I applied in 2008. Denied.

I repeated that process in 2009. Denied again.

In 2010, I had no intention of reapplying.

Then I got an e-mail from British American Project Fellows Jordan Shields and Kathleen Houlihan Motzenbecker urging to me to apply again. I did.

Here’s a pic of me on my way to the British American Project Conference in Philadelphia this past weekend. I made it in as a delegate, third times a charm and all that stuff.

Window seat, 11A
US Airways – window seat

I spent 5 days in Philadelphia with new delegates and fellows from the US and UK. What is the British America Project? It’s a coming together of Brits and Americans at an annual conference to discuss issues related to both countries. It’s been going on for 25 years. It’s Wiki page, states “The British-American Project is a fellowship of some 600 leaders and opinion formers from a broad spectrum of occupations, backgrounds and political viewpoints, drawn in equal numbers from the United States and Great Britain.” No surprise it took me three attempts.

Andy Beckett writes an interesting interpretation of BAP in The Guardian. And Joel Silver in the Los Angeles Times wrote Changing the World a drink at at time. And here’s BAP’s official web description. You can be the judge. All are worth a read. All might be true. I’m not really sure.

I attended breakfasts, sessions, lunches, informal and formal meetings and four consecutive dinners (one black tie). There were some very late nights – actually all of them were. It was exhausting on many levels. I met filmmakers, lawyers, thinkers, writers, a TV exec, a mayor, educators, diplomats, an MP, a NYPD detective, CEO’s, VP, a Managing Director and I roomed with a DJ/Broadcaster/Presenter. Somehow it all made sense. And I discovered a new favorite show, The Inbetweeners.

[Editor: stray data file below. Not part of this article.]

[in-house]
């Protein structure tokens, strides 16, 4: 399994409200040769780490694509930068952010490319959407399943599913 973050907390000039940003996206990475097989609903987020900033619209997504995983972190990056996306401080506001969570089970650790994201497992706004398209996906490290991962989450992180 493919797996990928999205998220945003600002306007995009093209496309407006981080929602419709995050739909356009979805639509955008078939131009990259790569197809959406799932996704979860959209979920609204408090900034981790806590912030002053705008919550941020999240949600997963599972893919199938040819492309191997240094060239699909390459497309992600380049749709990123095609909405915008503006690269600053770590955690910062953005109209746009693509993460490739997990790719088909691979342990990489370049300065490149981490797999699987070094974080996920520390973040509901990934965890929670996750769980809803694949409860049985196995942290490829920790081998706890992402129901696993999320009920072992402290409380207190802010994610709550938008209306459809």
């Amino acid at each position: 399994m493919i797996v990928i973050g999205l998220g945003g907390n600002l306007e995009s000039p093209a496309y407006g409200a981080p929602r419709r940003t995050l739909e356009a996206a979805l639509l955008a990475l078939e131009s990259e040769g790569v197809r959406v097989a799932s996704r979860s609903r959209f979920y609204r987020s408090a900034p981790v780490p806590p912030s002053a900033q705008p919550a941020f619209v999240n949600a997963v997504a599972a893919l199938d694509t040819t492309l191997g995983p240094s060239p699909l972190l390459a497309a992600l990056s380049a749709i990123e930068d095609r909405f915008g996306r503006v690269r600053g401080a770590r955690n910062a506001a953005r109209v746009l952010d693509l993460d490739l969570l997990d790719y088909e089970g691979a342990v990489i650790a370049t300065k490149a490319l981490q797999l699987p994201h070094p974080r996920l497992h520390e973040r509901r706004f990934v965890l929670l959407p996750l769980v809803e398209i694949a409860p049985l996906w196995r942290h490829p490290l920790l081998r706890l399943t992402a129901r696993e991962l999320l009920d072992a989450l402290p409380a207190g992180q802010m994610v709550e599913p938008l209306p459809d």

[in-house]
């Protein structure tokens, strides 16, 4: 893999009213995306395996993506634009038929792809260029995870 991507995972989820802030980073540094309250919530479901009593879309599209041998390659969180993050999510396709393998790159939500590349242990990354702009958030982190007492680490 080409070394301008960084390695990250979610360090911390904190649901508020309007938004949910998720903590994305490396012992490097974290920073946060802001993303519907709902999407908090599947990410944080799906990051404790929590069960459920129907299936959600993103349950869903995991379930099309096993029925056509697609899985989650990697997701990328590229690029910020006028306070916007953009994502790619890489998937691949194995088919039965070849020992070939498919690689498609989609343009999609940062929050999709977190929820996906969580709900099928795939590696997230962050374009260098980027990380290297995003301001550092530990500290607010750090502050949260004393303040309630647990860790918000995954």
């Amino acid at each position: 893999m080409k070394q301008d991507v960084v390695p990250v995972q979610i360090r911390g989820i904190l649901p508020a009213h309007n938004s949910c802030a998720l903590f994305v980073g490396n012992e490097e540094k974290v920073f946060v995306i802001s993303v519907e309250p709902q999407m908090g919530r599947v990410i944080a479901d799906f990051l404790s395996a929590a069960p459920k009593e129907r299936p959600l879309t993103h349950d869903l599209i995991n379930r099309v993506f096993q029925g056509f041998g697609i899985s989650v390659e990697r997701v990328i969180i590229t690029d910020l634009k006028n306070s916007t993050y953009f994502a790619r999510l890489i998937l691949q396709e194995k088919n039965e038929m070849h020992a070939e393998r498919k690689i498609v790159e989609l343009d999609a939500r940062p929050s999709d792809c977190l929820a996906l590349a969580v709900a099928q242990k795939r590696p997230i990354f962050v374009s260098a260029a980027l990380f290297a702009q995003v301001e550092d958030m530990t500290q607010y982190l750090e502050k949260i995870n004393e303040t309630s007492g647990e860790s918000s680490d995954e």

Fellows
Me and roomie – Nihal Arthanyake

I arrived home today and I need a lot of time to process the entire experience. My immediate reaction has been one of slight sadness. I made genuine connections over this weekend and met people I would never have met otherwise – based on location or social status or religion or political beliefs. Like I said, it all seemed to fit together and I already miss the experience. It was worth 3 applications.

I met some people I’ll never talk to again. Some were boring (as I’m sure I was to them). Some were hilarious. Some were utterly brilliant. Many made me think. A few were eccentric. Most made me feel welcome and an integral part of the BAP delegation and conference. And a few people became friends for life.

I arrived in Philly a lucky delegate. I returned home a BAP Fellow (whatever that means 🙂 ).

BAP
Delegate

Thank you to everyone involved in this year’s conference. Thank you to everyone I met. And thank you for allowing me to play Gordon Ramsay in the Delegate Revue Monday evening. Dreams do come true.

I’ll hopefully see all of you and the new delegates in London next year. Chatham House Rules.

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3 Responses
  1. Christopher Eide

    Daniel,

    Thanks for chronicling this and weaving together the odd and mysterious elements of BAP in the media. It was such a pleasure to meet you and hope that you will be moving to Seattle soon. We could use your talent and personality.

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